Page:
Student Support Network
The Student Support Network consists of a comprehensive array of campus offices and departments. Its purpose is to identify students and issues that may need attention, support, or other intervention. The Student Support Network meets formally on a regular basis. Its members hold themselves to the very highest ethical standards, sharing information confidentially among University staff and faculty on a “need-to-know” basis only. The Student Support Network is not a decision-making body, but provides an opportunity for College staff to communicate effectively toward developing strategies in accordance with the communal principles of the College.
Participating in the Student Support Network are representatives from the following offices: Residential Life, University Counseling Center, Interfaith Chapel, University Health Service, International Services Office, Dean of Students, Academic Support, University Intercessor, University Security Services, Dean of Freshman, Dean of Sophomores, the College Center for Advising Services, the Center for Excellence in Teaching and Learning, the Bursar, Financial Aid, the Office of Fraternity and Sorority Affairs, Athletics, Wilson Commons Student Activities, and the Office of Minority Student Affairs.
WHEN A STUDENT NEEDS COUNSELING
Some signs that a student may be experiencing more stress than she/he can handle might include the following:
- Marked decline in quality of course work, class participation, quality of papers or test results, increased absence from class or failure to turn in work.
- Prolonged depression, suggested by a sad expression, apathy, weight loss, sleep difficulties, or tearfulness.
- Nervousness, agitation, excessive worry, irritability, aggressiveness, or nonstop talking.
- Bizarre or strange behavior, speech, writing, or thinking.
- Extreme dependency on faculty or staff, including spending much of his/her spare time visiting during office hours or at other times.
- Marked change in personal hygiene.
- Talk of suicide, either directly or indirectly, such as, “I won’t be around to take that exam anyway” or “I’m not worried about getting a job, I won’t need one.”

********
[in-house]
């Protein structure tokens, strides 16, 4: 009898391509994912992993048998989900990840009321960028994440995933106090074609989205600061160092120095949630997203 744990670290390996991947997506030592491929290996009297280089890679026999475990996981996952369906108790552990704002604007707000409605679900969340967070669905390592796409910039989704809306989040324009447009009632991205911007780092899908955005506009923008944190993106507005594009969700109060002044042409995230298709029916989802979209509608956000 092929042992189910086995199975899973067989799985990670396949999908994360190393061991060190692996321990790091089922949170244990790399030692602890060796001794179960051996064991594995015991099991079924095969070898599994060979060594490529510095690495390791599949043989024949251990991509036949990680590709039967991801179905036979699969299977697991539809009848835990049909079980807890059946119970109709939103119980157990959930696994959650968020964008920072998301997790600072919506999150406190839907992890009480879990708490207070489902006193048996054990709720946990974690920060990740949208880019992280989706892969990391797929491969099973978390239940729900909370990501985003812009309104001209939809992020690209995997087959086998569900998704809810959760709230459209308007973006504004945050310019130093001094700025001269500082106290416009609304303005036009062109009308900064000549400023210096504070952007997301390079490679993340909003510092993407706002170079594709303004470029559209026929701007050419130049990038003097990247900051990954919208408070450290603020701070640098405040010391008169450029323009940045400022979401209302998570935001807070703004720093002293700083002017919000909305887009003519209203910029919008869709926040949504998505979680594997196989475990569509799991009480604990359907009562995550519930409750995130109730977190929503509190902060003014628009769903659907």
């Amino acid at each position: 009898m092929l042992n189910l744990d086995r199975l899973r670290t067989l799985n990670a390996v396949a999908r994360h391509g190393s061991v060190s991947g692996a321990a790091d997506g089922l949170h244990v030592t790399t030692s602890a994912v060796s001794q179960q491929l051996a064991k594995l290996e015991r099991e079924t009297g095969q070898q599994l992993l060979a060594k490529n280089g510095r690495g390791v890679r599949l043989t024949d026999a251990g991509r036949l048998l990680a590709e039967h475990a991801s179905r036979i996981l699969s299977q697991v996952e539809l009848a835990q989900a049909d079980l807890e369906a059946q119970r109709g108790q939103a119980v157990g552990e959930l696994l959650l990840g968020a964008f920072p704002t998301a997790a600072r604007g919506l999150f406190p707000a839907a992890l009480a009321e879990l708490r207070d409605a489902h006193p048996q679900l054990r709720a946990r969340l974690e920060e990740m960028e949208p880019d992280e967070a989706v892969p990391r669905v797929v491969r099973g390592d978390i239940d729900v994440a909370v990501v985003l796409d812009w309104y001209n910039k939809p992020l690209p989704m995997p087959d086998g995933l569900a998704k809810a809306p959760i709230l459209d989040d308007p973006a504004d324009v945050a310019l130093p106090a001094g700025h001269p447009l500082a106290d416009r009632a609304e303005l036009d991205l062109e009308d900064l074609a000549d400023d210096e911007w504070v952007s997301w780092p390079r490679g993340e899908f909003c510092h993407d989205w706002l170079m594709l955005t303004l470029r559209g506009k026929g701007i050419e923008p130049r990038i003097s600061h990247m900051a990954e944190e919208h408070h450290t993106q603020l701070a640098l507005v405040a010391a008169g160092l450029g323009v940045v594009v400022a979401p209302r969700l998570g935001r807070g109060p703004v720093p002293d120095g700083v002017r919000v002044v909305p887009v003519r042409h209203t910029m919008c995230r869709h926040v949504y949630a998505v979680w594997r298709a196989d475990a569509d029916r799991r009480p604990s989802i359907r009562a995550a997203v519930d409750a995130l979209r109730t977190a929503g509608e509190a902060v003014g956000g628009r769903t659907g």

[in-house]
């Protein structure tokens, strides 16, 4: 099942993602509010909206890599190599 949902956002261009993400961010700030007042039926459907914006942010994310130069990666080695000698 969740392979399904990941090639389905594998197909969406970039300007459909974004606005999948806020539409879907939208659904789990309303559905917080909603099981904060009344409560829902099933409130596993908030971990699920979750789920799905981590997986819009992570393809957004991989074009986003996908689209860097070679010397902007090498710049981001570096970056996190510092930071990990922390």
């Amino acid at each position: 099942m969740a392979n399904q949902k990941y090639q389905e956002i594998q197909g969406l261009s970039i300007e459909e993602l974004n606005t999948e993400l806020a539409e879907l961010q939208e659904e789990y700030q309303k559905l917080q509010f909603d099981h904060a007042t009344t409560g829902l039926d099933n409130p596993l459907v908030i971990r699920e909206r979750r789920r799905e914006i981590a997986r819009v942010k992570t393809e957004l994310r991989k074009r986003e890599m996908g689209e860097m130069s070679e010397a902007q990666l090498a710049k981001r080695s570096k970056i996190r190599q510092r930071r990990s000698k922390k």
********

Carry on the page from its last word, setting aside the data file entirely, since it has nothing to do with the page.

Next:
MAKING A REFERRAL
You should consider referring a student for psychological counseling when you believe a student’s problems go beyond your own experience and expertise or when a student indicates that she/he is looking for someone to talk to.
One way of introducing the topic of a referral to the University Counseling Center (UCC) or any other office is to summarize for the student what you see as the content of the problem. Point out the emotional responses that you have heard from the student, perhaps with an expression of concern. For example, “You sound very upset about that. I have heard that other students who have felt that way have benefited from talking to someone at the Counseling Center. How would you feel about that?” If a student is reluctant to seek counseling, explain to the student that counseling is not only for very disturbed people. Most students come to UCC because they are unhappy with what is happening in their lives. Counseling provides a chance to explore feelings and solve problems with the help of an objective, sensitive and concerned listener.
Counseling works best when the student actually wants help, so coercing a student to go to UCC does not work. If you are wondering about the seriousness of a problem or if a student is ambivalent, call a UCC staff member to discuss what next steps you might take.
Once a student contacts UCC, an appointment will be scheduled. The appointment will usually take place within a few days of the time the student makes contact, depending largely on the flexibility of the student’s schedule.
AFTER MAKING THE REFERRAL
It is reassuring to know that a student you have referred has actually made and kept an appointment. The best way to achieve this reassurance is to ask the student directly. This is also a way of showing continuing concern for the student. We will urge the student to confirm this with you. Concurrently, but secondarily, we will seek the student’s permission to contact you directly for this purpose.
There will be times, however, when the student will not want to share this information with you. In these instances, both the University staff member and you must respect the student’s wish for confidentiality, despite the uneasiness this creates.
WHAT INFORMATION STAFF, FACULTY, AND PARENTS CAN EXPECT
The University is bound by law to protect a student’s privacy in many matters by the Health Insurance Portability and Accountability Act (HIPAA) and the Family Educational Right to Privacy Act (FERPA). The College’s aim is to be as helpful and responsive to students, faculty, and staff members as the law will allow. We encourage College personnel to make every effort to communicate with students to provide the extra support and care often needed when students are away from home. Because we cannot guarantee being able to inform faculty and staff when a student’s health and safety is affected, it is our policy to encourage students to notify family members themselves. At the student’s request, we can notify faculty of any hospitalizations. For more specific information, please contact the Dean of Students Office, the University Counseling Center, or the College Center for Advising Services.
IMPORTANT PHONE NUMBERS
- University Counseling Center, (585) 275-3113
- Office of the Dean of Students, (585) 275-4085
- University Health Service, (585) 275-2662
- Security, (585) 275-3333
- Residential Life, (585) 275-3166
- Center for Excellence in Teaching and Learning, (585) 275-9049
- College Center for Advising Services, (585) 275-2354